When exploring which college major will best prepare you for a job with the Central Intelligence Agency (CIA), there’s no one right answer. In fact, the CIA itself reports that the agency can’t suggest any one academic track or major due to the breadth of its ever-changing needs. On occasion, the CIA even recruits recent high school graduates who have no college education. That said, some disciplines are consistently in demand and are more likely to land you a job with the CIA than others. Generally, the CIA’s need for workers with expertise in technology, foreign languages, business and science is evergreen. In particular, many students considering a CIA career path chose to study information technology, foreign language, finance, accounting, engineering or criminal justice.
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Information Technology Degrees
Analyzing and processing the information gleaned through strategic intelligence efforts is crucial to the work of the CIA. Having a degree in information technology (IT), computer science or another tech-focused field can put you on the path to a role such as Science & Technology technical intelligence officer. Job duties in this role can range from computer programming to technical analysis.
As an undergraduate student of IT, you will start your studies with coursework in the fundamentals of information technology foundations and applications. Students learn about different types of network and security applications, data management foundations, programming, web development, spreadsheets, and IT management systems and strategies.
Some bachelor’s programs in information technology prepare students for professional certification exams, which can be valuable whether you end up working for the CIA or in the private sector.
Foreign Language Degrees
The CIA operates across the globe, garnering information and intelligence from every corner of the world. To retrieve and interpret this information, the agency relies on dedicated workers who have strong proficiencies in foreign languages. Because CIA employees with foreign language competency are often stationed in other countries, it is important that you understand not only the linguistics and mechanics of how to speak and write in the language but also the nuances of cultural practices and perspectives.
The CIA includes more than 80 different languages as part of its Foreign Language Incentive Program, which provides monetary bonuses to workers who are proficient in speaking the languages considered most relevant to national security. Languages on the list range from French and Italian to Lithuanian, Romanian, Macedonian and Swahili.
Students of foreign language programs of study must complete a minimum number of upper-division courses in their chosen language and in cultural context. Students majoring in Chinese, for example, study Advanced Chinese, Chinese history and Chinese politics.
Finance and Accounting Degrees
Can majoring in business land you a job with the CIA? Some business majors use a degree in economics, finance, accounting or business management to become an economic analyst. In this role, you might evaluate the financial activities – everything from foreign trade activities to money laundering and terrorism funding – that impact national security. The CIA also seeks candidates with a business background for its enterprise and support career paths. These roles include many different job titles, from accountant and auditor to finance resource officer.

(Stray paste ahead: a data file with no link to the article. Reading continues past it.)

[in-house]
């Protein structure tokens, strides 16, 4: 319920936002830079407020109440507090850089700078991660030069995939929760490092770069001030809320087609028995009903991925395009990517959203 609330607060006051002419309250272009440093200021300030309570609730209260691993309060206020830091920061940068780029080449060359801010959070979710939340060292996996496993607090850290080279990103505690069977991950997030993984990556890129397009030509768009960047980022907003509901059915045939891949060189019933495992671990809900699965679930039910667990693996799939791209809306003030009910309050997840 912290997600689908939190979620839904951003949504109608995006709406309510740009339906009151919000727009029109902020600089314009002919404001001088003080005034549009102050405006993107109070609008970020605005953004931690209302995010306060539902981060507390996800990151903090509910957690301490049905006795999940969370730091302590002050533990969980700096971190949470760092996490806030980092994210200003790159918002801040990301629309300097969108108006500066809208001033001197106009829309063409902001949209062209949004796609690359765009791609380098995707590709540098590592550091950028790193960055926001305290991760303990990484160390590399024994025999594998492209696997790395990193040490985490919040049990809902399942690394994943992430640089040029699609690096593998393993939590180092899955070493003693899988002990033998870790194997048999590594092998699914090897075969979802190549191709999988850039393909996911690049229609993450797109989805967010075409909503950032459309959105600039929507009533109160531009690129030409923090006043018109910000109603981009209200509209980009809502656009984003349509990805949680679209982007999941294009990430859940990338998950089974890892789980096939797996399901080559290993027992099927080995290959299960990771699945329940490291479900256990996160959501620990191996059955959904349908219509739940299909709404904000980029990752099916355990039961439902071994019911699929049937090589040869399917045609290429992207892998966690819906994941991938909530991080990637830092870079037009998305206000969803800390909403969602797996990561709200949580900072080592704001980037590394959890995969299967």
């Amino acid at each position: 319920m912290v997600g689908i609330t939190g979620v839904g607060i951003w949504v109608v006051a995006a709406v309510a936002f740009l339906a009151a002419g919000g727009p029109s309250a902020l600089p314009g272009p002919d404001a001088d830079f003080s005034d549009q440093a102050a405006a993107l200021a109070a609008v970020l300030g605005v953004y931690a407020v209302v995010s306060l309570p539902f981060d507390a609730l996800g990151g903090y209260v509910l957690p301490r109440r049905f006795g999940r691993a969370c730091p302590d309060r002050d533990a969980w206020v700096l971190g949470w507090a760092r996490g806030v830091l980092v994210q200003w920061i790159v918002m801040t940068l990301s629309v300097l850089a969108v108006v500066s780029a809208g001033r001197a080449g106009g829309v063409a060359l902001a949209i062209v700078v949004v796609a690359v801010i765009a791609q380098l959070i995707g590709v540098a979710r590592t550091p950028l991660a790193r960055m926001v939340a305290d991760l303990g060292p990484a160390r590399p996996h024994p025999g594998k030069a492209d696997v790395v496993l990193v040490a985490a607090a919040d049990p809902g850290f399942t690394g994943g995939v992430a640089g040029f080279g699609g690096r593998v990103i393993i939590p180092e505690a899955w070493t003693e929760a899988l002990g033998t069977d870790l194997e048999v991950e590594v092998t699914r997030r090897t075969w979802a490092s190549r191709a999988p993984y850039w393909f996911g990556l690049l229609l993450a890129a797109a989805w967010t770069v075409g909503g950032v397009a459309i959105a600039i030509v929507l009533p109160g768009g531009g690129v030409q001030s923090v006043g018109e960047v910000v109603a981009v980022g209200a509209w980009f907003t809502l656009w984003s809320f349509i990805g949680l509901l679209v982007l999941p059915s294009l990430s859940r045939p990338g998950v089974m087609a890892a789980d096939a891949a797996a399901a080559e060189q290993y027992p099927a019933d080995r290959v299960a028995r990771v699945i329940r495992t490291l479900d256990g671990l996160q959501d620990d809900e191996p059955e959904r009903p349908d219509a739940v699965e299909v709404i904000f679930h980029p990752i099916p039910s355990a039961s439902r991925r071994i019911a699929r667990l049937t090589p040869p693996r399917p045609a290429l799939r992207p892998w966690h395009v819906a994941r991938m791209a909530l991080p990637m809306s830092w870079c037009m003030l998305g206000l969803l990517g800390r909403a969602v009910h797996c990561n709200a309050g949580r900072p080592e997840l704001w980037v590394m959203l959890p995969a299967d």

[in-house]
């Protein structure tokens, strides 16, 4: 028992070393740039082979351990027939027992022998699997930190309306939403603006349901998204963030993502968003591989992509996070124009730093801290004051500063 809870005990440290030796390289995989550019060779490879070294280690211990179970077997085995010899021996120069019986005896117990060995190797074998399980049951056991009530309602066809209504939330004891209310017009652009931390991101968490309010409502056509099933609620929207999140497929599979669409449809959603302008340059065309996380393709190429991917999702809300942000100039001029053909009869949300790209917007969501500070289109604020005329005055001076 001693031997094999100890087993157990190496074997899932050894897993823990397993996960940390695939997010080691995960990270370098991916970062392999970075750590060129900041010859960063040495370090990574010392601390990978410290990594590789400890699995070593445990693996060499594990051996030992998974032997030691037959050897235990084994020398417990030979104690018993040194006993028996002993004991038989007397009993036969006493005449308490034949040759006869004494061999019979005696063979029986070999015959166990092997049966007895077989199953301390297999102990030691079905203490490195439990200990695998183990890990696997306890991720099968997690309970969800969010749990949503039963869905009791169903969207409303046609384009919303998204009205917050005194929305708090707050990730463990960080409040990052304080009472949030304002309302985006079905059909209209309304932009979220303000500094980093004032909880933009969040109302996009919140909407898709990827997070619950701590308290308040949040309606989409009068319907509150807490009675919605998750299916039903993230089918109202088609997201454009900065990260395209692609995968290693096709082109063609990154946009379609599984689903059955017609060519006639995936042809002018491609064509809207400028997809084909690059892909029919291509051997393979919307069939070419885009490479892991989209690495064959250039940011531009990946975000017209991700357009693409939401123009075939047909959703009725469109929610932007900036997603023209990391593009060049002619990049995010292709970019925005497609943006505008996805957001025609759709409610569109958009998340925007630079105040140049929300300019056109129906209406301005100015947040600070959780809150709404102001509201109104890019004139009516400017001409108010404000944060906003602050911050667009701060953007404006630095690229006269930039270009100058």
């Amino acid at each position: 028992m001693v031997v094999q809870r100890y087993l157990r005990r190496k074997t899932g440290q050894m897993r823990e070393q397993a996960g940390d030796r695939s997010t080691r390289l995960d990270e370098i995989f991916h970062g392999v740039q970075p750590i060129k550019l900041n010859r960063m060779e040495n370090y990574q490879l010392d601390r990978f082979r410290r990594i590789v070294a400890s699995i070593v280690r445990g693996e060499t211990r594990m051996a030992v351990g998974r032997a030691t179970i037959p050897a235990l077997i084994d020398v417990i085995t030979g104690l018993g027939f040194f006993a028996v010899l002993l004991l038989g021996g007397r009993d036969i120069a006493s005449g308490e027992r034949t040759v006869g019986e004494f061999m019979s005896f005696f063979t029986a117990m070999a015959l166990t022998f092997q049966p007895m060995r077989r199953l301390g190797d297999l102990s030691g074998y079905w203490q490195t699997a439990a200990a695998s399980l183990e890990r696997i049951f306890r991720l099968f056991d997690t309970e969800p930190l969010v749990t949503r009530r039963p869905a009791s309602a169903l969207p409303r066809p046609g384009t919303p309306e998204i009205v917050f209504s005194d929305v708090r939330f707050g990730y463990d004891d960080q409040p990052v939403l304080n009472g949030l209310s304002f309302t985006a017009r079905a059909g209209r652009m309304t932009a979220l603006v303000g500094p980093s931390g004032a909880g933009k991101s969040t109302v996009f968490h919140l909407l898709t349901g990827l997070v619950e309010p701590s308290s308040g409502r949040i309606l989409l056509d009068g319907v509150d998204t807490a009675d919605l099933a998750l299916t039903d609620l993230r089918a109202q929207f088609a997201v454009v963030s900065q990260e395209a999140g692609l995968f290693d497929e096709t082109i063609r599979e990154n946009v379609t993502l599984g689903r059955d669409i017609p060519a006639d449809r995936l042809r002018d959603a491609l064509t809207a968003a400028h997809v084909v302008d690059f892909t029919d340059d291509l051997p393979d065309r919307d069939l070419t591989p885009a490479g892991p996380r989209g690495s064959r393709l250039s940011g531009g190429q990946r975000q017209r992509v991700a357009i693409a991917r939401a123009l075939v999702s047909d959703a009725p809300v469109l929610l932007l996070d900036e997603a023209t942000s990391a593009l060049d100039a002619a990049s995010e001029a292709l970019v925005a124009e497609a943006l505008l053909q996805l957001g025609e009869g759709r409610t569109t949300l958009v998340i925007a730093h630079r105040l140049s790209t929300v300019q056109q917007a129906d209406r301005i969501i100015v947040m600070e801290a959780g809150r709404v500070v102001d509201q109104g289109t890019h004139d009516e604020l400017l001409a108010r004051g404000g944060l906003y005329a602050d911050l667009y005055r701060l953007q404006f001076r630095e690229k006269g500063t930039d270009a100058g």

Majoring in a business discipline means building a foundation in one or more areas related to business operations. In a business administration or management program, you are likely to develop competency in many different areas of business, while accounting majors focus more narrowly on records and statements of financial reporting and finance majors focus more on managing money and assets.
Economics is another discipline sought after by the CIA. Sometimes housed in a school of business and other times considered a social science, economics is the study of the use and scarcity of resources, including decision-making processes and impact on the economy.
Engineering and Science Degrees
Virtually all disciplines of science and engineering appeal to the CIA. A background in biology, physics, chemistry and math can all lead to a Technical Intelligence Officer role in the Directorate of Science and Technology. Chemical, electrical, computer, mechanical, systems and aerospace engineering backgrounds are also useful in these roles. Depending on your interests and areas of expertise, you might end up working in technical operations, technical analysis, technical research or technical development.
Although your core curriculum will depend on your precise major, students of engineering and science should expect to take plenty of lecture and laboratory classes in mathematics and in introductory through advanced science principles and research applications.
Criminal Justice Degrees
The CIA is not an agency of law enforcement, focusing on intelligence collection rather than arrests. However, the CIA requires its special agents to possess many of the same skills that are valuable in traditional law enforcement careers, and the agency often collaborates with law enforcement agencies such as the Federal Bureau of Investigations (FBI). As a result, pursuing a degree in criminal justice can help you get started in a position with the CIA. Most criminal justice programs include coursework in criminal law and procedures, corrections, security, law enforcement and criminal investigations.
In some criminal justice programs, you may have the opportunity to take courses in domestic relations, cybercrime and cyberterrorism, white-collar crime and terrorism.